Bird flu: Free range eggs set to return to supermarket shelves soon as restrictions ease across the UK
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UK shoppers will be able to buy free range eggs once again from today (April 18) as bird flu restrictions are eased. This comes after last year saw the biggest ever
outbreak of bird flu in the UK and the world.
The lifting of restrictions means that eggs laid by hens with access to outdoor areas can be marketed as “free range” again, a move which has been welcomed on animal welfare grounds. However, experts say the H5N1 virus is still very much circulating and continues to pose an ongoing risk to wild birds.
Robert Gooch CEO of the British Free-Range Egg Producers Association said: "This is good news for birds that have been kept inside over the winter months - and for consumers that want to be able to buy free range eggs," adding that: “some farmers are feeling a sense of trepidation given bird flu is still around in wild birds."
The reduction in restrictions comes just as seabirds are set to migrate en masse to the UK coast for their breeding seasons.
The price of free range eggs have risen exponentially over the past 12 months due to egg shortages that the bird flu outbreak is partly responsible for. However, Robert Gooch did say that the most common reason for the increase has been farmers quitting the industry due to poor prices from retailers.
RSPB director of advocacy and policy Jeff Knott told BBC News: “The problem has certainly not gone away for wild birds. Too often the impacts on wild birds - which are incredibly severe - get forgotten. We have to be careful we don’t sleepwalk into a catastrophe for our wild birds."
The outbreak of the H5N1 virus caused thousands of deaths in seabirds, hitting dozens of species including golden eagles, buzzards, herring gulls and gannets. The disease also infected mammals such as otters, foxes, seals and dolphins.
The disease didn’t just affect wild birds but also there were hundreds of reported outbreaks at poultry farms with around 4 million birds reportedly culled. This led to free-range poultry being ordered to be brought inside in England, Wales and Northern Ireland, to avoid the birds coming into contact with wild birds. The order was not implemented by Scotland as the country’s chief vet said the evidence did not justify the move.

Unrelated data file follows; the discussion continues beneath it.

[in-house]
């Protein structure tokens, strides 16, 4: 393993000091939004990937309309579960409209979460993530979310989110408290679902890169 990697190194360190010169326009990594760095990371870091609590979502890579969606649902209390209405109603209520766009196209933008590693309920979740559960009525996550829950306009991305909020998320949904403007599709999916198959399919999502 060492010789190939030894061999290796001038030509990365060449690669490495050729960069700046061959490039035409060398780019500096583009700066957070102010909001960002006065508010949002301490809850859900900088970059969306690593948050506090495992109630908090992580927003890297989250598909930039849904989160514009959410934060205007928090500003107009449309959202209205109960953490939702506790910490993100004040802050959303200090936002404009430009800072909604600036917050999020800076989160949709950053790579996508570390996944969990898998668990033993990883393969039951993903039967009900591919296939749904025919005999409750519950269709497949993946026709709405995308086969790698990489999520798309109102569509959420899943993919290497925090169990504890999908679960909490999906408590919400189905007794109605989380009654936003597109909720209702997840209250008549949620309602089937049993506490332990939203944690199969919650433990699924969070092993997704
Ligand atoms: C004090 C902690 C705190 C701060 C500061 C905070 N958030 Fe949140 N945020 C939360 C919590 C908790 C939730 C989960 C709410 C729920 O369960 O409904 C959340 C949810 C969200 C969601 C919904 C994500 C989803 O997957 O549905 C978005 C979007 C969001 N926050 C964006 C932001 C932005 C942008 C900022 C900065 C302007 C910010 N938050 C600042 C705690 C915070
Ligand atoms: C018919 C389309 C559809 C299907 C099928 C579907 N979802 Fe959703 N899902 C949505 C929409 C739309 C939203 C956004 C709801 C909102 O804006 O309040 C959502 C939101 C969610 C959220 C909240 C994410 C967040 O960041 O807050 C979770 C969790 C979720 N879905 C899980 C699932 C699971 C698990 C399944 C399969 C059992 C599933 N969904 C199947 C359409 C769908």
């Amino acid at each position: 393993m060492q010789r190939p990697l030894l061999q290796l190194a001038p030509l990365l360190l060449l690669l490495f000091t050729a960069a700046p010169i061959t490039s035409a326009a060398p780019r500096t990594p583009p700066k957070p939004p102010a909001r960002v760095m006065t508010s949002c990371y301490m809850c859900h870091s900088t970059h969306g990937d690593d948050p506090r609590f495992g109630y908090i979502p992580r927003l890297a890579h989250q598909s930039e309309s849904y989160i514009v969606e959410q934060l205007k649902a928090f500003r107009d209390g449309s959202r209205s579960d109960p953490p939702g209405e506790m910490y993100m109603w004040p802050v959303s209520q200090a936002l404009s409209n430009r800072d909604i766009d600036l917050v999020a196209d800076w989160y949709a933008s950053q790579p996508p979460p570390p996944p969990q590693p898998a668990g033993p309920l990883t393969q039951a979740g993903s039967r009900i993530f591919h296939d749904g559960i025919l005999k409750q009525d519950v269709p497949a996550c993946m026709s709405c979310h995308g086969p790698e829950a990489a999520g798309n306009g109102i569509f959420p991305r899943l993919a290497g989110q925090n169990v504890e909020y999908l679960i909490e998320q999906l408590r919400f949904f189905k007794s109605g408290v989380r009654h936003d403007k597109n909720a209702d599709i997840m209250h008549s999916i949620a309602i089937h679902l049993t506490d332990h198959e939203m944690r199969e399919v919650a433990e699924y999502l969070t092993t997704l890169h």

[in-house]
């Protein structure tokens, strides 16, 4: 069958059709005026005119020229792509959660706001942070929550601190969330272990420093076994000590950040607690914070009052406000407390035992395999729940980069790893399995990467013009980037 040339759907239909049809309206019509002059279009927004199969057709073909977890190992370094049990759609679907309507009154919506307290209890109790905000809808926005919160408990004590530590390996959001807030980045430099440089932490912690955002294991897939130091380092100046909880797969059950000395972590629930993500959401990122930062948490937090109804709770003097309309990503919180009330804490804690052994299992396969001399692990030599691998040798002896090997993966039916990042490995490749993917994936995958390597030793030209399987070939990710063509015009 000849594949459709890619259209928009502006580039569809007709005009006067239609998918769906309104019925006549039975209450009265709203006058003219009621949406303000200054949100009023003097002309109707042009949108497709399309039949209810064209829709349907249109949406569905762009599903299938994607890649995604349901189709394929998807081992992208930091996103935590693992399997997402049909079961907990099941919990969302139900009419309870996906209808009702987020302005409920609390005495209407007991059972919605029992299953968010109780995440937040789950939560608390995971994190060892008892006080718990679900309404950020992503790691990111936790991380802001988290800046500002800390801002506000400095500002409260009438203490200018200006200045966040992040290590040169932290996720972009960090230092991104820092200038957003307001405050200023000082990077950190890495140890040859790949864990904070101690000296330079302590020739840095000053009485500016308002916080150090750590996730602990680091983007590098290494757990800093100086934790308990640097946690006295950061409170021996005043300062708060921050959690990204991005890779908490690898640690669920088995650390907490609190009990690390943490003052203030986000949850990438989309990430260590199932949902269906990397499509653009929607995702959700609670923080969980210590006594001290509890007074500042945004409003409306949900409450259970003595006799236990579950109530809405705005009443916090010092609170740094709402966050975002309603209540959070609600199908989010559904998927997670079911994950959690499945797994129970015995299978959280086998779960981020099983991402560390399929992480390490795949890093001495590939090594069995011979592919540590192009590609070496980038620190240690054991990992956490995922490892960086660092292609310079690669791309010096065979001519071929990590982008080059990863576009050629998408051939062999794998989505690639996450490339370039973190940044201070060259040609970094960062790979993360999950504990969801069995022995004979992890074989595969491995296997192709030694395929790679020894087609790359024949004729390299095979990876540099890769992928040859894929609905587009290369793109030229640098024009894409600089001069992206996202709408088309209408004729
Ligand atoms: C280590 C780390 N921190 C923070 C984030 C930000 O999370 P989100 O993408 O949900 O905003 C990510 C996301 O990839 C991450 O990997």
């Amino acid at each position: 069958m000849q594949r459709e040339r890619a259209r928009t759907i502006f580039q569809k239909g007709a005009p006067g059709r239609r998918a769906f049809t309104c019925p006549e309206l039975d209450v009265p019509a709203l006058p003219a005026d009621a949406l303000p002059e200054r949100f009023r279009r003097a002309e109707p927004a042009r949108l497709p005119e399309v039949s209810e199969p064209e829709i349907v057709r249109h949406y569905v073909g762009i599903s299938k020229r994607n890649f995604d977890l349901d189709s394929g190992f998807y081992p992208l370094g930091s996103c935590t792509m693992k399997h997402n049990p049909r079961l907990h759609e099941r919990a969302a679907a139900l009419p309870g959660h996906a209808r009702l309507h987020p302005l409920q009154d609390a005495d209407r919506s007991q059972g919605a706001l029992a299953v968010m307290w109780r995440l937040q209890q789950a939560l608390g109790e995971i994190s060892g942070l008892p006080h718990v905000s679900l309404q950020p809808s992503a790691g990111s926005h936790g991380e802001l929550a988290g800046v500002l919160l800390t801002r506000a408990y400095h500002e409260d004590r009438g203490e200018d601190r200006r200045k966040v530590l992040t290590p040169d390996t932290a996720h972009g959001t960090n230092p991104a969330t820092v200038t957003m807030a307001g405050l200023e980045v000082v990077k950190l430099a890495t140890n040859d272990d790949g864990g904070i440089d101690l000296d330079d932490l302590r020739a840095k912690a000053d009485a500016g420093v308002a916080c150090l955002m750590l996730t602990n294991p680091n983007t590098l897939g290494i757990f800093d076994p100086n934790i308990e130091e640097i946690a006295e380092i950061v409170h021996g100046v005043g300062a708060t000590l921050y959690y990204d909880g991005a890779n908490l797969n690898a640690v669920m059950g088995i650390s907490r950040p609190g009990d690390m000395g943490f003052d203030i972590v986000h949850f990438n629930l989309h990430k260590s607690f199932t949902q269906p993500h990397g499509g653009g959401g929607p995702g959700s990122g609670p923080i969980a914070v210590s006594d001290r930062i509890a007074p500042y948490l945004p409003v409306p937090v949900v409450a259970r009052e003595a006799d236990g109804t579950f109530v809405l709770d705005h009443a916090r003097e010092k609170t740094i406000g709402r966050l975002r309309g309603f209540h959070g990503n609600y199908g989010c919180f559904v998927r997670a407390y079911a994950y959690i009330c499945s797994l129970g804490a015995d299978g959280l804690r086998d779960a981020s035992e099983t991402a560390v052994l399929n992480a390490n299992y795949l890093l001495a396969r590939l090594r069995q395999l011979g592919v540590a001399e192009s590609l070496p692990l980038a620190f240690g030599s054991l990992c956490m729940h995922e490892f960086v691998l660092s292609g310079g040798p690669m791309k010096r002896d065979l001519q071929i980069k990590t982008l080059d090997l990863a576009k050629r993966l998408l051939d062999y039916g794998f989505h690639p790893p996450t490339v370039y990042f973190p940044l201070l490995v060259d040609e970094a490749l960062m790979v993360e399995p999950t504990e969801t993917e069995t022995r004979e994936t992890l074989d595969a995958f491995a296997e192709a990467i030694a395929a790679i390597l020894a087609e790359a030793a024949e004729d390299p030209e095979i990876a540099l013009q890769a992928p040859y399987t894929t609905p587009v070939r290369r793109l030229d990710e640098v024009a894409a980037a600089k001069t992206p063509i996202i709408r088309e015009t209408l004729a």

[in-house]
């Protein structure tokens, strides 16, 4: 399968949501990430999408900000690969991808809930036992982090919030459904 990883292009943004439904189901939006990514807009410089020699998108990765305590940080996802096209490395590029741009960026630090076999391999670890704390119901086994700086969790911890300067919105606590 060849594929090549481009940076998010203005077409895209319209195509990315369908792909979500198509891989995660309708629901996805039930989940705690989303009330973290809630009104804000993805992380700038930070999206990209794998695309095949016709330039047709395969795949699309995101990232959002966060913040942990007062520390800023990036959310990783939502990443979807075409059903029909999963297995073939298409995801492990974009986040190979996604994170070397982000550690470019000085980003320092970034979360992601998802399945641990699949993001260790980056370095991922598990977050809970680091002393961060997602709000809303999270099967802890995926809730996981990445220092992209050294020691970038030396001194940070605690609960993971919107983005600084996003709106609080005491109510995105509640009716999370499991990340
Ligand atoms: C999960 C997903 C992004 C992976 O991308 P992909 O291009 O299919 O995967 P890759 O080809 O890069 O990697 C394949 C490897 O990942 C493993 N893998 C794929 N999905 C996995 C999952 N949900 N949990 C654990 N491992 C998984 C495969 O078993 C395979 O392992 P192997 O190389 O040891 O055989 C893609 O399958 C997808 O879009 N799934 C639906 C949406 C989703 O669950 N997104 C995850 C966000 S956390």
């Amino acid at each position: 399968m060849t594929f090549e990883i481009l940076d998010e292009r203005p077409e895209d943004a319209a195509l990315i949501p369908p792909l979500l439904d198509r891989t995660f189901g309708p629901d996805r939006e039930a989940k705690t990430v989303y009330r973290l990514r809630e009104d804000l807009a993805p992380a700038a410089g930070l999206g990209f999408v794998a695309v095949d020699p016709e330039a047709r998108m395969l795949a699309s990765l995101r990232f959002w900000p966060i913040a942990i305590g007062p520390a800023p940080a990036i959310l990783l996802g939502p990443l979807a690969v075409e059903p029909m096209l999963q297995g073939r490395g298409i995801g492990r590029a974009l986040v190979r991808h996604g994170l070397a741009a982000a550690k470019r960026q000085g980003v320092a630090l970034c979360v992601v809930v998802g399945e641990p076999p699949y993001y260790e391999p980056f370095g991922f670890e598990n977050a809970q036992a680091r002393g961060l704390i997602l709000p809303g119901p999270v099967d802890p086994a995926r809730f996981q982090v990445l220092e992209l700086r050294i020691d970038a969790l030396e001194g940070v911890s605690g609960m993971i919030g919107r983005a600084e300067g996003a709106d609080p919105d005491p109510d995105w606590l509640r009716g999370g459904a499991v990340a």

As the threat for the virus is now deemed low enough to allow free-range poultry and captive birds to be kept outside across the UK, farmers will have to adhere to strict biosecurity measures and keep birds away from land where wild birds congregate.
However, the risk is far from over for wild birds, with experts warning just last week that the H5N1 virus may threaten the survival of some bird species in Scotland. Knott said it’s uncertain whether the disease would cause mass death again saying: "We’re waiting with baited breath to see whether we get a repeat of last year’s die off or not," adding "We are concerned."
A spokesperson from the Department for the Environment (Defra) said the current outbreak "poses a significant threat to the UK’s wild bird populations". They added that £1.5m had been invested in a research project to understand how the disease is behaving in wild and kept birds, and the outbreak would continue to be kept under review.
What does free-range eggs mean?
According to the RSPCA, which has an ‘RSPCA assured’ stamp, all eggs sold in the UK must be stamped with the method of production: 0=organic, 1= free-range, 2=barn, 3=caged and this must also be stated on the eggs box. Free-range eggs have come from birds that, during the daytime, enjoy unlimited access to outdoor pastures.
They say that at night, free-range hens are housed in barns, which allows them to express normal behaviour with perches for roosting and a maximum of nine hens per square metre of usable inside space. For free-range hens, the maximum flock size on an RSPCA Assured farm is 16,000 birds.
Free-range hens must be provided with litter to allow the hens to perform natural behaviours, and which covers at least one-third of the floor surface, they add.